Second, being a university professor, a trade with which I am well acquainted, you have made a common academic error. Being so concerned with the minutiae of the topic, you miss the big point. Who is concerned with what Adam Smith actually said? Economics professors and a few other assorted intellectuals and eggheads. This is all well and good, and I am not denying there is some value in it. After all, publishing articles about such things leads to tenure, which leads to the good life. However, what is most important is the discussion and consequences that arose out of Mr. Smith’s writing.

There are those who study what the Apostles said of Jesus (my main man JC), how these stories were carried through oral tradition, and how they were recorded and modified by scribes. This is all in an effort to discover what Jesus actually said and did, and it is of great interest to biblical scholars of which there are many (but not so much in Junebug Holler). However, is the message of JC any less important if the words we read today are not an exact historical record?

While it is apparent that the Good Professor struggles against the idea, Adam Smith has become the symbol of free market economics and the benefits of acting in one’s own interest. Whether he actually is responsible is really not relevant to the discussion. What is relevant is how his arguments, rightly interpreted or not, are applied today.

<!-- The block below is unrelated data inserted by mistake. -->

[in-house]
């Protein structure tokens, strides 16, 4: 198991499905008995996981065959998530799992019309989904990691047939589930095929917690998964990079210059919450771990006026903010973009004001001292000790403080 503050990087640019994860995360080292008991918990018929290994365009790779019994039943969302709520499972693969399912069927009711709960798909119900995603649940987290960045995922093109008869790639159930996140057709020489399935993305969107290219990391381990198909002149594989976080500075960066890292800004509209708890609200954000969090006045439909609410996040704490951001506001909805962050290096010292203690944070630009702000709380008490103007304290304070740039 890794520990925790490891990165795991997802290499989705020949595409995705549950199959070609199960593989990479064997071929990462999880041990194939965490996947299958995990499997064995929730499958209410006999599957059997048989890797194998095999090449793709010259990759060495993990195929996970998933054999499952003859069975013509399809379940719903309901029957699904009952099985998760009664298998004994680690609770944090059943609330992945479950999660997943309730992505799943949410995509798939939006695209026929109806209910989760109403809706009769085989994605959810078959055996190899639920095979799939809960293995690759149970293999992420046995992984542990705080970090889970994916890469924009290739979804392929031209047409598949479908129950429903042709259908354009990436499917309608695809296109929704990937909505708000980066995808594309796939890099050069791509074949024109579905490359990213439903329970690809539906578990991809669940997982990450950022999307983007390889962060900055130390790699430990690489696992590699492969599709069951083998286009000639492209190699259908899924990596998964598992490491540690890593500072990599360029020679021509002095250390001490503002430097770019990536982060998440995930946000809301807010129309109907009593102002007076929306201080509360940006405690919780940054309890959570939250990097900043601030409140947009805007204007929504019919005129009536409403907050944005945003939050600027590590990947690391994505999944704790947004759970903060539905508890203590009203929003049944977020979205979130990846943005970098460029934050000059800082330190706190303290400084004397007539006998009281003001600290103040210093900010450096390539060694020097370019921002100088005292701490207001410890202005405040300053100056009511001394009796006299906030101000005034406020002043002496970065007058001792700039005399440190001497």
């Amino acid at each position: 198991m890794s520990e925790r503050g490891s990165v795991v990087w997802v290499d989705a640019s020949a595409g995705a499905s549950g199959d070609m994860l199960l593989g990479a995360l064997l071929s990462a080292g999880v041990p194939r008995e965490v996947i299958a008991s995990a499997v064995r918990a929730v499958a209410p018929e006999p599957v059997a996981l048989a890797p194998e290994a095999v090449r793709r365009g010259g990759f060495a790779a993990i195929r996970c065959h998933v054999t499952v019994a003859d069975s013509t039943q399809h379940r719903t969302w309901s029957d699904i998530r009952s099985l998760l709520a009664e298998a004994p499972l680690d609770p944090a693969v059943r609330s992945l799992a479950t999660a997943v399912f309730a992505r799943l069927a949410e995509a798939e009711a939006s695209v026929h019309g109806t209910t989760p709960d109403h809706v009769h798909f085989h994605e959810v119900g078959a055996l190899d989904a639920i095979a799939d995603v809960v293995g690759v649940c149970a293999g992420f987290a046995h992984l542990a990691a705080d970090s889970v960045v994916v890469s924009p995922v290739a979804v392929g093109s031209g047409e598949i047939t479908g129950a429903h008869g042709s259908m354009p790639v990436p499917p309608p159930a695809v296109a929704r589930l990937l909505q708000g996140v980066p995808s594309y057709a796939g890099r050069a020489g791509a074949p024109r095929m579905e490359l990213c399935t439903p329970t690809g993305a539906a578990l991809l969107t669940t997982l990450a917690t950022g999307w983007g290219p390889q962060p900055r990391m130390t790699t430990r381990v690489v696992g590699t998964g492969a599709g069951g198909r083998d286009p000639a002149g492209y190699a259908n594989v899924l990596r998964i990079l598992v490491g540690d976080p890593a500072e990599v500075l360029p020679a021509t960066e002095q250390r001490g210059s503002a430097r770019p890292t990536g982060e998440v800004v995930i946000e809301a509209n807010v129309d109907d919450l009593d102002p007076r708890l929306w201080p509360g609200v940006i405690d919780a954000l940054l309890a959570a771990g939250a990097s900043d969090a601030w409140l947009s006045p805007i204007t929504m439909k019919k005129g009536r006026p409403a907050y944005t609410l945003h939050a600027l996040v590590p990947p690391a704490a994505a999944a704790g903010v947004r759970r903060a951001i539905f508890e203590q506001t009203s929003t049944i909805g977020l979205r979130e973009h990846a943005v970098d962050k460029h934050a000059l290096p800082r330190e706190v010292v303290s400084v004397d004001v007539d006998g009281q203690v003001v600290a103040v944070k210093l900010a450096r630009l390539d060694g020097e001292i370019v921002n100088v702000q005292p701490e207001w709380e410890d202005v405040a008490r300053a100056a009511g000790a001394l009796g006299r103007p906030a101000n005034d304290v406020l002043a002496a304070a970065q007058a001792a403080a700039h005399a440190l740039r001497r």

So, I write not for students of economics but for those who place Smith atop the altar of today’s free market activism (or atop the seat of the UPS truck). I am not the one who created this symbol. I only respond to it. So, if it makes you feel any better, you can disregard the use of his name in my writing. Most of the folks around here disregard far more than that. So, I’m used to it.

Now, Good Professor, I have refrained from making derogatory comments about either Scots or academia. As a former academic myself, I must admit that this degree of restraint was rather challenging! So, the next time I’m in Edinburgh, we’ll sit and have a drink. The Drambuie is on you. The next time you visit Junebug Holler, the Bud is on me. Just watch the fancy talk at the Junebug Tap and remember that Adam Smith works for UPS.

Yours truly,
Stevie Joe Parker

2:01 am  
Blogger Stevie Joe Parker said...

Well, I'm a bit surprised that I have not yet heard from the Good Professor. I'd hate to think that it is because you are uncomfortable engaging is some good ol' fashioned scholarly debate. How about that Drambuie?
Stevie Joe Parker

6:04 pm